New Zealand Urged To Do More On Emission Reduction

By @diplomatist10 on
New Zealand's Prime Minister John Key and Japan's Prime Minister Shinzo Abe
IN PHOTO: New Zealand's Prime Minister John Key (L) delivers a statement following his meeting with Japan's Prime Minister Shinzo Abe at Abe's official residence in Tokyo March 24, 2015. Reuters/Franck Robichon

New Zealand’s emission reduction targets are under global scrutiny, with many climate change lobbies and environmental experts urging for more action. A group of climate change agencies have said they consider the announcement of Climate Change Minister Tim Groser that New Zealand would cut emissions 30 percent below 2005 levels by 2030 as "unexciting."  The minister had said the new target will exceed the current target of 5 percent below 1990 levels by 2020. New Zealand’s new target seeks 11 percent cut below the 1990 emission levels.

Inadequate Target

Megan Woods, Labour Party’s climate spokeswoman said the John Key government is tarnishing New Zealand's reputation as a green country. “New Zealand's clean green image is more than just a source of pride, it's our international brand and worth billions of dollars to our economy," she said.

The analysis by four global NGOs also indicates proclaimed self-set target as inadequate at the global stage. "While most other governments intend cutting emissions, New Zealand is increasing emissions," according to Climate Analytics chief executive Bill Hare.  The analysis by Climate Action Tracker, which is a consortium of four European research organizations, also warns that if most countries are going to emulate New Zealand's approach in emission reduction, then global warming may exceed 3-4 degree Celsius and will upset the international goal of restraining temperature hike below 2C.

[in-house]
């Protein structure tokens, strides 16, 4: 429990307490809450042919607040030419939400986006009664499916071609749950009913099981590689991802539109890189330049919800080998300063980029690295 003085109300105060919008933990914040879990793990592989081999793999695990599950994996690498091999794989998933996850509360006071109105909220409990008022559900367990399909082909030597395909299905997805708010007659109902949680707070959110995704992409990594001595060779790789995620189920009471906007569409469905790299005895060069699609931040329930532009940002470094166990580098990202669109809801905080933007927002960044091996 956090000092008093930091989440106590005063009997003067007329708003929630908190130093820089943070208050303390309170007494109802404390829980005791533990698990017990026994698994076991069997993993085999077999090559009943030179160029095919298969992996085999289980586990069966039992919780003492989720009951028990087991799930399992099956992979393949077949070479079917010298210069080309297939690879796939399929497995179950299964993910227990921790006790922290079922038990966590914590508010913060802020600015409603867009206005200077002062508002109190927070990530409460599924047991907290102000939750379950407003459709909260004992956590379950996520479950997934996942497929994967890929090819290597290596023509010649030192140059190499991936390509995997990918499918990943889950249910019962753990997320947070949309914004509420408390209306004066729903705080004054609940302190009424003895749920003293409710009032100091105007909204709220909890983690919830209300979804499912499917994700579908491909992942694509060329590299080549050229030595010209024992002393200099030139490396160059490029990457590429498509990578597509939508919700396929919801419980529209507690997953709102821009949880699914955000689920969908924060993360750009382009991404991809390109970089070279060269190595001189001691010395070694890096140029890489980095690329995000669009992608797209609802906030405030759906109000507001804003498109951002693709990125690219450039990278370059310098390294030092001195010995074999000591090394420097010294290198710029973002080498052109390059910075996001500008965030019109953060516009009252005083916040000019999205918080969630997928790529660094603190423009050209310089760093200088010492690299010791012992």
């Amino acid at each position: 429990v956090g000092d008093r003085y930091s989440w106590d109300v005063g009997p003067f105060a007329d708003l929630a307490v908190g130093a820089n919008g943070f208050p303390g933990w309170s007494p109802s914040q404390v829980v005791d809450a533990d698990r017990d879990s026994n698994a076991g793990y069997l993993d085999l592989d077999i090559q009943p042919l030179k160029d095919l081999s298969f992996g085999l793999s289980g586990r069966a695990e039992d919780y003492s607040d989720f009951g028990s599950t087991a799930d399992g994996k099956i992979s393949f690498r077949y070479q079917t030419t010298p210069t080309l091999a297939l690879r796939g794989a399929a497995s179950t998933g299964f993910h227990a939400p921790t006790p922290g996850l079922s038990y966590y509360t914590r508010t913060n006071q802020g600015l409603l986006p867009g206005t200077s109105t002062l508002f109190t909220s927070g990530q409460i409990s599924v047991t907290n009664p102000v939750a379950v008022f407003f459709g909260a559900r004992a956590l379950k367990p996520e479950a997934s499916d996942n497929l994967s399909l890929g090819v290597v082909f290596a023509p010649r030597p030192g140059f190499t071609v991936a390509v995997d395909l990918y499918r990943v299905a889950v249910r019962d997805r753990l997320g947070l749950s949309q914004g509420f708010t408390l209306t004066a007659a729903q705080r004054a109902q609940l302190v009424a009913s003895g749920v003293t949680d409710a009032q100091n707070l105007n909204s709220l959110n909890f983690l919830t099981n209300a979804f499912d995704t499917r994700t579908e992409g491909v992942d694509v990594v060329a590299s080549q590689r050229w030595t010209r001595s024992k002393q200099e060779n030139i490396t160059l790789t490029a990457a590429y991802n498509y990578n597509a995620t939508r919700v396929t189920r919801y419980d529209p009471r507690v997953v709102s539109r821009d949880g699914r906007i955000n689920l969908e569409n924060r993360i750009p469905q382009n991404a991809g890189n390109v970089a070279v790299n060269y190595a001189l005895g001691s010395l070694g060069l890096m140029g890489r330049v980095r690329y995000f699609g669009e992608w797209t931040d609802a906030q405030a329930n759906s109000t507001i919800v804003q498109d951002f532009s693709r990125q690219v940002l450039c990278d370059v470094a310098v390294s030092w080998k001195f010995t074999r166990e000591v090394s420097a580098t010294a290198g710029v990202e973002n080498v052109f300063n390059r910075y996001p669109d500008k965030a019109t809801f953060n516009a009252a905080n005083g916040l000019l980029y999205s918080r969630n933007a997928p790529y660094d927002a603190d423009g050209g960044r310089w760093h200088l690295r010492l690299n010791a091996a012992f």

The experts said, such an out of control scenario will have oceans acidifying, coral reefs dissolving, sea levels rising rapidly, and extinction of 40 percent of species. In the view of Ecofys scientist Kornelis Blok, New Zealand's climate change policy is looking like bucking the international trend, and drifting away from becoming a greener society. “It has taken little or no action on climate change since 2008 except for watering down its Emissions Trading System, and we can find no evidence of any policies that would change this.”

Paradox in Policy

The points raised by Climate Action Tracker are significant given the grouping’s international profile. As a consortium of independent European research organizations, it has Climate Analytics, Ecofys, New Climate Institute and the Potsdam Institute for Climate Impact Research as its partners. They are into rating the commitments being made by various countries, to be tabled at the Paris conference in December, to thrash out a comprehensive agreement for curbing emissions between 2020 and 2030.

(For feedback/comments, contact the writer at k.kumar@ibtimes.com.au)